In a beautiful passage from the later part of Henri de Büren's journal, he describes what it is like to be on the Amazon river at night. I imagine Henri in a long canoe with Indian oarsmen, rowing and singing while the forest is alive around him. I have done my best the capture the moment.
Loreto, Peru, October 3, 1853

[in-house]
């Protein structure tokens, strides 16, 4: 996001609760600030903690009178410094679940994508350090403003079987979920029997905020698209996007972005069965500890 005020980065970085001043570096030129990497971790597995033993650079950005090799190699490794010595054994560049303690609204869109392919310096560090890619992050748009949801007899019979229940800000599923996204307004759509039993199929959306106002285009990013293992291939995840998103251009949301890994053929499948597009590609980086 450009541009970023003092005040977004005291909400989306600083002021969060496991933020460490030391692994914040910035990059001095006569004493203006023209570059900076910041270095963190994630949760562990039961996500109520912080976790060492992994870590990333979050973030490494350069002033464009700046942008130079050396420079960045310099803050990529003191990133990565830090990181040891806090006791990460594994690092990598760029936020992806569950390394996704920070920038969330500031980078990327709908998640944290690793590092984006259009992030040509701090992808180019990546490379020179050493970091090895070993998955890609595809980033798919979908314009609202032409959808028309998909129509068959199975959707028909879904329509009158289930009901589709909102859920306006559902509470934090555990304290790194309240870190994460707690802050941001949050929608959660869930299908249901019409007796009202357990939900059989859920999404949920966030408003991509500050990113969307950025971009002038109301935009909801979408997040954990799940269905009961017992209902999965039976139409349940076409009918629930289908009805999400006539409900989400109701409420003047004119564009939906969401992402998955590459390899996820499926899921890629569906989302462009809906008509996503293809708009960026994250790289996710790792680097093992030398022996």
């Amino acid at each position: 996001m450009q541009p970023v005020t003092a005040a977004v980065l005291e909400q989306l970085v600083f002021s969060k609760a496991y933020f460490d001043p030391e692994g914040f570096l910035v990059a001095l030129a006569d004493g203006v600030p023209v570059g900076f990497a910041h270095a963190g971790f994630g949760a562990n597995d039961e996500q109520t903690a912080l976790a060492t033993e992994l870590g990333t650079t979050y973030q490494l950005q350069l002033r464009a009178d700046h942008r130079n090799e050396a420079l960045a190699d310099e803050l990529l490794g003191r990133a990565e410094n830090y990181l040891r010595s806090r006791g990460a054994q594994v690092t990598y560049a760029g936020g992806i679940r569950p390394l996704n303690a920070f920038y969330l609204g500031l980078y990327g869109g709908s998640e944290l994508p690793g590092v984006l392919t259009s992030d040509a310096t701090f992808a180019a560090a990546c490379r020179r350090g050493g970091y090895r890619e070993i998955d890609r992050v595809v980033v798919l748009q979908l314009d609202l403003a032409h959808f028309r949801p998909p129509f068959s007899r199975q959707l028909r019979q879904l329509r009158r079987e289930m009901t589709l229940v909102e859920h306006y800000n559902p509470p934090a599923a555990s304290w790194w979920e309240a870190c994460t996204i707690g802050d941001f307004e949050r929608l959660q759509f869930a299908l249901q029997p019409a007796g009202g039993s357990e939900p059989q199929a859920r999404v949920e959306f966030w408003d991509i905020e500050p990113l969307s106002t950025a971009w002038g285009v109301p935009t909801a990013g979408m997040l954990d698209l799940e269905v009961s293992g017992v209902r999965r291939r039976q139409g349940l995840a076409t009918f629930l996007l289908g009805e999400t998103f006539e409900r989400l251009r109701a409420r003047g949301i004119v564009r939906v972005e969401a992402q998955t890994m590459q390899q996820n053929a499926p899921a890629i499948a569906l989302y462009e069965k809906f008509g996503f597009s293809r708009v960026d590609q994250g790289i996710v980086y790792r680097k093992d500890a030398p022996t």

The songs and the melancholy cries of the Indians mix well with the sounds that abound in the Amazon at night. It is quite an amazing effect. During the day, we hardly see any animals on the river banks or in the trees, and rarely do we hear any animal sounds. At night on the other hand, the cries, hoots and singing never ceases. You hear roars of tigers, hisses of serpents, croaking of frogs and the calls of birds. Sounds of turtles and otters entering the water, river dolphins coming up for air or thousands of fish moving just beneath the surface. The singing of so many birds, such as parrots and toucans, some with very melodious voices. Add to this the lush vegetation that surrounds the river reaching into the waters below. A full moon that leaves a long trail of light on the water’s surface that is so clear and still it is like glass. This same light also filters through the tall tress to cast long shadows on the copper colored bodies of our oarsmen. Imagine all of this and you could almost be in my Amazon canoe with me.